Syria: November date set for conference

Free Syrian Army fighters take a break in the safety of a cave. Picture: Reuters

Free Syrian Army fighters take a break in the safety of a cave. Picture: Reuters

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An international conference on a political solution to the Syrian conflict could take place 23-24 November, Syria’s deputy prime minister has said – the first mention of possible dates for the long-delayed gathering.

The United States and Russia have been trying to bring the Damascus government and Syria’s divided opposition to the negotiating table for months, but the meeting has been repeatedly delayed and it remains unclear whether either side is really willing to hold talks while the war is deadlocked.

The main Western-backed opposition group, the Syrian National Coalition, has not decided whether to attend, and many rebel fighters inside Syria flatly reject negotiating with president Bashar al-Assad’s regime. The government, meanwhile, has refused to talk with the armed opposition.

Speaking to reporters in Moscow, Syria’s deputy prime minister Qadri Jamil was quoted by Russia’s RIA Novosti news agency as saying “the conference will be held on 23 and 24 of November.”

But within hours of his statement, Russia’s foreign ministry spokesman, Alexander Lukashevich, told reporters: “We shouldn’t get ahead of ourselves.”

“It is not a matter for Syrian officials but the responsibility of the UN secretary-general to announce and set dates agreed with all sides,” he added.

UN secretary-general Ban Ki-moon said on Wednesday that efforts are intensifying to try to hold the Geneva meeting in mid-November. He did not provide concrete dates, and it’s not clear whether the schedule provided by Mr Jamil has been agreed to by any other parties.

The renewed effort to organise the Geneva talks stems from the UN resolution passed last month to rid Syria of its chemical weapons programme. The resolution also endorsed a framework for a political transition that key countries adopted last year and it called for an international conference in Geneva to be convened “as soon as possible” to implement it.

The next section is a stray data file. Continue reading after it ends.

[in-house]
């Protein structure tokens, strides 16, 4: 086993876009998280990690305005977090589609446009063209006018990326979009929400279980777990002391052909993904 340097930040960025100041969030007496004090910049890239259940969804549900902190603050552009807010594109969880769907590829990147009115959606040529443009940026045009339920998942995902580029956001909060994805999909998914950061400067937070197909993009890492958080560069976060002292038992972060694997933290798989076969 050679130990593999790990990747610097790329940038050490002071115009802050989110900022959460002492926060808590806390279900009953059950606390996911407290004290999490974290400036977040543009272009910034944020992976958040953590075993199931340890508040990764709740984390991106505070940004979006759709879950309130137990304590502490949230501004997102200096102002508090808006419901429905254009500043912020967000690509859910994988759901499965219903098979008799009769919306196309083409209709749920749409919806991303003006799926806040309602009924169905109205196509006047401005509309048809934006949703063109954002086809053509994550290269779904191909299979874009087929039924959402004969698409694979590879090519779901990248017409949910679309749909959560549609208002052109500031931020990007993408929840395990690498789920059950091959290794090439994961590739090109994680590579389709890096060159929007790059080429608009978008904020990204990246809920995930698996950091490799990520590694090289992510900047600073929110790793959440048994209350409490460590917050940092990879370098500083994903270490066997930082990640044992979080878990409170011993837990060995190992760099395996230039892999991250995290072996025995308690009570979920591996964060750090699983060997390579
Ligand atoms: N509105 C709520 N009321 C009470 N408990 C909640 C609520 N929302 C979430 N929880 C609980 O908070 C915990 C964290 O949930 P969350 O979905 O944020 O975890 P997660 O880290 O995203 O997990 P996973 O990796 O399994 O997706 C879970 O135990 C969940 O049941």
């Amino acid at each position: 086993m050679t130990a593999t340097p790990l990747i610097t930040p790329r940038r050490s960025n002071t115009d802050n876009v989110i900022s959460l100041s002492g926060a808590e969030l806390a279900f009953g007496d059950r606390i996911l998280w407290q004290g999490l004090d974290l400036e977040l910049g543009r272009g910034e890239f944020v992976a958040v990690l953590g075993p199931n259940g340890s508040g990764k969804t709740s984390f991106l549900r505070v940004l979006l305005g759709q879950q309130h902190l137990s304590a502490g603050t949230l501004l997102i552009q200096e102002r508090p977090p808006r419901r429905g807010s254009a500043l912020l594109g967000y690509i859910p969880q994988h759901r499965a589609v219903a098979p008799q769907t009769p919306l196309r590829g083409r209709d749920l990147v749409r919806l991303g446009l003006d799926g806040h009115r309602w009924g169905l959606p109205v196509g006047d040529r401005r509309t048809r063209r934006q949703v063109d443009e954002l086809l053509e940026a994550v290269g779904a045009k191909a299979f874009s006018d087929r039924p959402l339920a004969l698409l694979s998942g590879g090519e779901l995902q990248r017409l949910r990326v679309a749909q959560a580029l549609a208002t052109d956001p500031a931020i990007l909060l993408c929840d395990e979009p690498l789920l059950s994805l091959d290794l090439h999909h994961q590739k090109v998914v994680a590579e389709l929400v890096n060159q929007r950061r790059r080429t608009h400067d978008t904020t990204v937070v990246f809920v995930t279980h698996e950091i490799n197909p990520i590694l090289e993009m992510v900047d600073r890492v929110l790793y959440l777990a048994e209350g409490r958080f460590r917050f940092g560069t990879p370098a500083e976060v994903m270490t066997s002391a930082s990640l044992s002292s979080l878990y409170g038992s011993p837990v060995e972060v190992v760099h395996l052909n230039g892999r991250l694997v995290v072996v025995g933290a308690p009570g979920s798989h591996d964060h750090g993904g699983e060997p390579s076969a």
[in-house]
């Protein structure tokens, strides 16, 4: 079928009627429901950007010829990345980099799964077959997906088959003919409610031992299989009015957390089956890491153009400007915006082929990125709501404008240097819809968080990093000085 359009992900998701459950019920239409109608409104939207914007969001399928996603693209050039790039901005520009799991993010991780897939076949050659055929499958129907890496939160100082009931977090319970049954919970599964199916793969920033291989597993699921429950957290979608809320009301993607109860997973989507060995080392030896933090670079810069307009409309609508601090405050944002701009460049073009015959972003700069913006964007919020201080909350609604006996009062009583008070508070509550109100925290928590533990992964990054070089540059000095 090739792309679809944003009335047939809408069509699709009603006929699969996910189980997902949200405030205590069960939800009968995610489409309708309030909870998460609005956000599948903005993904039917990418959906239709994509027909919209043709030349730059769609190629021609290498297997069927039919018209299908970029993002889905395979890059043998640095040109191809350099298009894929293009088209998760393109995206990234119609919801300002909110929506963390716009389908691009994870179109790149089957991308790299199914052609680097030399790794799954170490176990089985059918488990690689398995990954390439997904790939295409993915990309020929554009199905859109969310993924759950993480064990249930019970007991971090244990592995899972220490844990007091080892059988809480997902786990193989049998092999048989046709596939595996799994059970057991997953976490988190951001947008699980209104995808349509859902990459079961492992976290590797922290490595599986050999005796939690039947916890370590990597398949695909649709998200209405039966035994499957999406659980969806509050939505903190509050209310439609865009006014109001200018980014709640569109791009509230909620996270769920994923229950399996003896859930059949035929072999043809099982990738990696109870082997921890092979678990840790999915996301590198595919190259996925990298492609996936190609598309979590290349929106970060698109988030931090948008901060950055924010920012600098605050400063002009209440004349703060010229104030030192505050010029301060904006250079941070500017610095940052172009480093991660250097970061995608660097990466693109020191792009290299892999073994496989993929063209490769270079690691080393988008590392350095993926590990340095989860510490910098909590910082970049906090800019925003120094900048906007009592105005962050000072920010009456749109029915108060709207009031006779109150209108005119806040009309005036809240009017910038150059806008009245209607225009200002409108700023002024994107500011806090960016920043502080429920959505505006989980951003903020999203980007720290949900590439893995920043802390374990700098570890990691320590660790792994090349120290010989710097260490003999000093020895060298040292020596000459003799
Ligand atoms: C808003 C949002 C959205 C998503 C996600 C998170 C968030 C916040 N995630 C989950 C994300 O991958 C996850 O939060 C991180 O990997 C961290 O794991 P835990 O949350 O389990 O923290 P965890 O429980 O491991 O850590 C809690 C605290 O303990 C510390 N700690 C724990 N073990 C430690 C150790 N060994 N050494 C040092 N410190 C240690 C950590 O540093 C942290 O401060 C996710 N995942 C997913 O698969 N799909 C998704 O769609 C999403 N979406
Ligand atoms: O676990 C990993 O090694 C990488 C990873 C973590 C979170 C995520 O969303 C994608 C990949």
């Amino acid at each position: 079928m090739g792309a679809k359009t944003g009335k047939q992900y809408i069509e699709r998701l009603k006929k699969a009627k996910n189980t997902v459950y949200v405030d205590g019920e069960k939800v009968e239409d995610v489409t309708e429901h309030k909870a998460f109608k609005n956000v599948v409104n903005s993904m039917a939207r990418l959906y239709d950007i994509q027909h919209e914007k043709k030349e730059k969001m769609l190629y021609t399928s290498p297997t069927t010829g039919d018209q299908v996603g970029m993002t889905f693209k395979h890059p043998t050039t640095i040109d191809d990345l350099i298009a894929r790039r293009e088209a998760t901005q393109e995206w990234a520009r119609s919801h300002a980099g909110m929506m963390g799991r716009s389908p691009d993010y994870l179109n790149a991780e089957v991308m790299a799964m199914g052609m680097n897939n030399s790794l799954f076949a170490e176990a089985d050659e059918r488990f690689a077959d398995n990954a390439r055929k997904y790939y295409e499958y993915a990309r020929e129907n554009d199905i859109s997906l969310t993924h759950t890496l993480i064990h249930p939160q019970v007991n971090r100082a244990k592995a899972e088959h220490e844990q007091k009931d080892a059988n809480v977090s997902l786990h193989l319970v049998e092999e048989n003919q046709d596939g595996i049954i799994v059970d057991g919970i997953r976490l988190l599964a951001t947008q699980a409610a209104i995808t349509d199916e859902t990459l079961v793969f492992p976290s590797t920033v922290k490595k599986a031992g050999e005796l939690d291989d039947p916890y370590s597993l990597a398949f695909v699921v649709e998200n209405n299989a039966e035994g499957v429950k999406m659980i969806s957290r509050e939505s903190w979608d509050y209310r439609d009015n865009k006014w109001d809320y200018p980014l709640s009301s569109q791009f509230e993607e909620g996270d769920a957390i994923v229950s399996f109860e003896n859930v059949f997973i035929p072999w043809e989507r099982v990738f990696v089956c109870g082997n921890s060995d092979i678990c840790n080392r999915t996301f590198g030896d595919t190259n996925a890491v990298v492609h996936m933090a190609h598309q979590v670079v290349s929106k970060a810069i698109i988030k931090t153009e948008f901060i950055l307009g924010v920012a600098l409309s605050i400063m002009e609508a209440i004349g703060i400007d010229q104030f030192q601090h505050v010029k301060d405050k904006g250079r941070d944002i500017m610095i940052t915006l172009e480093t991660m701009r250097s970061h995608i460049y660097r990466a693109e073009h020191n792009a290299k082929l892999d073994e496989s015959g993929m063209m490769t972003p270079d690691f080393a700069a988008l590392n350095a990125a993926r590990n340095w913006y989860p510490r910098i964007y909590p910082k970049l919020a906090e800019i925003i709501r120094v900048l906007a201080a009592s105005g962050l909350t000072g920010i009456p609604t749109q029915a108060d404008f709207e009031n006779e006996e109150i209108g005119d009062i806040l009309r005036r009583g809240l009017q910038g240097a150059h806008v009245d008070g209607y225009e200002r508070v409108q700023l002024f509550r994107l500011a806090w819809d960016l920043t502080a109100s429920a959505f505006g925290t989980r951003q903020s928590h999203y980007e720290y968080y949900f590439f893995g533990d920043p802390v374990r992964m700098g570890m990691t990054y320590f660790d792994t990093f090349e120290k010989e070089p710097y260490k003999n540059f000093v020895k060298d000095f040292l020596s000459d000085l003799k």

Syria’s revolt began in March 2011 with largely peaceful protests against the Assad regime before eventually turning into a civil war. The conflict has killed more than 100,000 people, and forced more than two million to flee the country.

Syria’s largest city and former commercial capital, Aleppo, has been engulfed in fighting since rebels launched an offensive on the city in mid-2012. The battle has exacted a terrific toll, killing thousands and laying waste to a city once considered one of the country’s most beautiful.

The fighting has been relentless since the initial rebel assault, and yesterday activists reported heavy clashes around Aleppo’s central prison. Rebels have besieged the facility for nearly six months in an effort to free more than 4,000 detainees believed to be held inside.

More than 150 prisoners have died during the siege, either from the shelling or from lack of medicine, or they were killed outright by the guards, opposition groups say.

The Britain-based Syrian Observatory for Human Rights said rebel fighters from the al-Qaeda-linked Jabhat al-Nusra and another Islamist group known as Ahrar al-Sham tried to storm the prison late on Wednesday.

The siege is emblematic of the bloody, cruel war of attrition into which Syria’s conflict has descended, now in its third year. In the north, including Aleppo province, rebels have succeeded in seizing large areas of the countryside.

President Assad’s troops, meanwhile, have been able to hold onto bases and other strongpoints around the area.

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